In texts like this, one senses how exhausting it may feel to be an 'intellectual' in a system that increasingly decides what should be the line of thought for all citizens, under the supervision of 'Uncle Xi'. The identity issues continue.
Who is the farmer?
The peasantry gets plenty of space. He Xuefeng, a sociology professor at Wuhan University, states that since the peasants make up the largest part of China's working population, "most of them have made a gigantic contribution to the People's Republic". Nevertheless, they are still poorly paid and suffer from "multiple disadvantages". Nor are they a uniform group. Some own the land, some are only tenants. Some are ordinary small farmers who cultivate their own "contract land", some are "core farmers", who work under verbal agreements, some are state-financed family businesses, some are "professional farmers" who will take over responsibility for agriculture and phase out the weakest groups. All in all, a vulnerable group. The sorting continues until the end of the last chapter, with the sentences "Who is the farmer? Faced with this question, we should at least keep a cool head." A good start.
Another 'vulnerable' group is the women. There are very few female names in the text collection. One of them is Song Shaopeng, professor at the People's University in Peking. We are set in the period of Deng Xiaoping's reform and opening-up policy in the late 1970s. It was called "neoliberalism with a Chinese face". The policy garnered a lot of criticism with its privatization of the means of production, but not with its 'privatisation' of the family. It meant that the 'reproduction-related' work, especially birth, upbringing and care, was delegated to family members. During the "optimization using the regrouping of the workforce", female labor was first eliminated, explained with reference to (lack of) personal quality and competence. State enterprises no longer paid for their employees' 'human reproduction'.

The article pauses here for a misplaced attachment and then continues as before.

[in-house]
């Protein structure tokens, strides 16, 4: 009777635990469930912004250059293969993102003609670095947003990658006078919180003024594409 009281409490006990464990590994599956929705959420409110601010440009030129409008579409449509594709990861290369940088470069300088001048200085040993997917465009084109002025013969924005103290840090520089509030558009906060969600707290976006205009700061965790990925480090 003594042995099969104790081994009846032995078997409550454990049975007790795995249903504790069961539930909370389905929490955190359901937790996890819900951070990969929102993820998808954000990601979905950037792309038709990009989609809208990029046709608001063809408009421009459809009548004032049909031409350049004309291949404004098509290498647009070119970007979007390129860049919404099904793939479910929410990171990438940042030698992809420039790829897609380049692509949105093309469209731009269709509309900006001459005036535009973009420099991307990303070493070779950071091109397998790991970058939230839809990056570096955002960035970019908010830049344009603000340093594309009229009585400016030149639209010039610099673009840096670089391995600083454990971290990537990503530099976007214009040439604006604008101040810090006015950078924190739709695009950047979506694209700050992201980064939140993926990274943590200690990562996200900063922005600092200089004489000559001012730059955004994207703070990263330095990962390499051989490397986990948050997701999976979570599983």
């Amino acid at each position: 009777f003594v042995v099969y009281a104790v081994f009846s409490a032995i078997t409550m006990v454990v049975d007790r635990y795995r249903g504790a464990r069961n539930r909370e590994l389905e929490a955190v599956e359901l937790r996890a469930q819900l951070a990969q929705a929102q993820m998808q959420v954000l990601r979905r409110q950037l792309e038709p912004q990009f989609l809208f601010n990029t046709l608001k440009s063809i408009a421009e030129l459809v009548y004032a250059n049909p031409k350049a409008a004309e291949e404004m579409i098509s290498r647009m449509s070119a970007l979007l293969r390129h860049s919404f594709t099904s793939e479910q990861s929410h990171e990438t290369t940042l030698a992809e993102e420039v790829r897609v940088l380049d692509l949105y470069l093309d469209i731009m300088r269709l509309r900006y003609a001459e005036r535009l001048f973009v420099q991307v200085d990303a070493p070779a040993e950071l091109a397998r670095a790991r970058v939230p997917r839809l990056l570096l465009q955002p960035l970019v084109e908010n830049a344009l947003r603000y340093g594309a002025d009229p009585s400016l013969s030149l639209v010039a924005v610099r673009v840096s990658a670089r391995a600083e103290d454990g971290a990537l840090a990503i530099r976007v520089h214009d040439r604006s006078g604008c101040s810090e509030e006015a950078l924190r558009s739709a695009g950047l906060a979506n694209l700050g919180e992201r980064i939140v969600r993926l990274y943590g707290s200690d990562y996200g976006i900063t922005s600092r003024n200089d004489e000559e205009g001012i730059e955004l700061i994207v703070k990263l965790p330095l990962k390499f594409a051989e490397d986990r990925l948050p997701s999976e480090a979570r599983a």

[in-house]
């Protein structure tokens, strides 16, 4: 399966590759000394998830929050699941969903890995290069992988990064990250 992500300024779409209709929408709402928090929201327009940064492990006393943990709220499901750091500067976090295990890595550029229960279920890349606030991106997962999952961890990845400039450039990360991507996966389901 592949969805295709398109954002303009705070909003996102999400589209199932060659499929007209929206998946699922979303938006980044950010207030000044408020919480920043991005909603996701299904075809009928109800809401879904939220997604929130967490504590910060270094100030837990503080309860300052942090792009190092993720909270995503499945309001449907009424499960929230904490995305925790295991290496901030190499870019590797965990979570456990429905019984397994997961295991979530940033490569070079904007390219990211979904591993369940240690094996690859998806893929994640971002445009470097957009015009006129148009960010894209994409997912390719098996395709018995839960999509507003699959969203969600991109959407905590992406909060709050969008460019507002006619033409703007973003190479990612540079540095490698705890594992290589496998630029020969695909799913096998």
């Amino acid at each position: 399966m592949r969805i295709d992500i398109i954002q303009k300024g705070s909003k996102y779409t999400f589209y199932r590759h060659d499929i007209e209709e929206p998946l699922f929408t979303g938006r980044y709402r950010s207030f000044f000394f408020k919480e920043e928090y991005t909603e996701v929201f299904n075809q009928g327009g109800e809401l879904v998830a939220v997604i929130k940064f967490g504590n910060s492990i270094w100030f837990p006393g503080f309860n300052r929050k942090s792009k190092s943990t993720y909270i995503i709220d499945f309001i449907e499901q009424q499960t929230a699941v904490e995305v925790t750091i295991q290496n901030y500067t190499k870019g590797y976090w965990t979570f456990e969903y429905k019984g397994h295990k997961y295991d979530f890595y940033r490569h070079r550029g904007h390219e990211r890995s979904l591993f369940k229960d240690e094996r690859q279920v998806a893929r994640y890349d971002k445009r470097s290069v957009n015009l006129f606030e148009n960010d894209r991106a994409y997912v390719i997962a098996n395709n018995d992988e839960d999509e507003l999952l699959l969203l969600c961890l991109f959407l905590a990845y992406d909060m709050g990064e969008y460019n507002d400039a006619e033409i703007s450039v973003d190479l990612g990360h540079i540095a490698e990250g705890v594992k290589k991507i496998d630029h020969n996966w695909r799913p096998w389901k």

Song wants gender equality based on business redistribution, cultural recognition and political representation.
As Song Shaopeng writes: "The reputation as inferior labor has led to a cultural devaluation and general rejection of women." What Song wants is gender equality based on business redistribution, cultural recognition and political representation. It is a valid wish but a long way to go.
Until the 1900th century, the feet of Chinese women were bound and deformed
- that is, those women who were not needed to provide (unqualified) work, for example in agriculture. Women achieved the right to vote in 1953. Still – in 2020, almost 42 per cent of applicants for doctoral degrees were women. Song's text appeared in Open Times magazine , 2012.
A clue to China's academic freedom can be found in the years of publication. Most of the candid contributions were written in the period 2003–2005. After that it tightens. Around 2015, it is being feverishly discussed which political future one should bet on. Neo-Confucianism is widely supported, as is the government's algorithm-driven management, which is predicted to play a global pioneering role, with terms such as "the instrumentalization of credit data within surveillance capitalism". 'The digital personality' is praised as a victory. In line with the role models of the "magnificent Xi Jinping era".
Then – a bang. Xu Zhangrun, until 2020 professor of law at Tsinghua University, writes: "The enraged people are no longer intimidated." A frontal attack on Xi Jinping. His pandemic treatment is based on "spreading lies", and the political system is "morally bankrupt". The people are nothing more than a "source of looting", which the "internet police" does everything to support. At the top sits a "conceptless tyrant". The letter circulates on social media and abroad, while Xu is placed under house arrest.
See also the case Wang Huning – influential intellectual.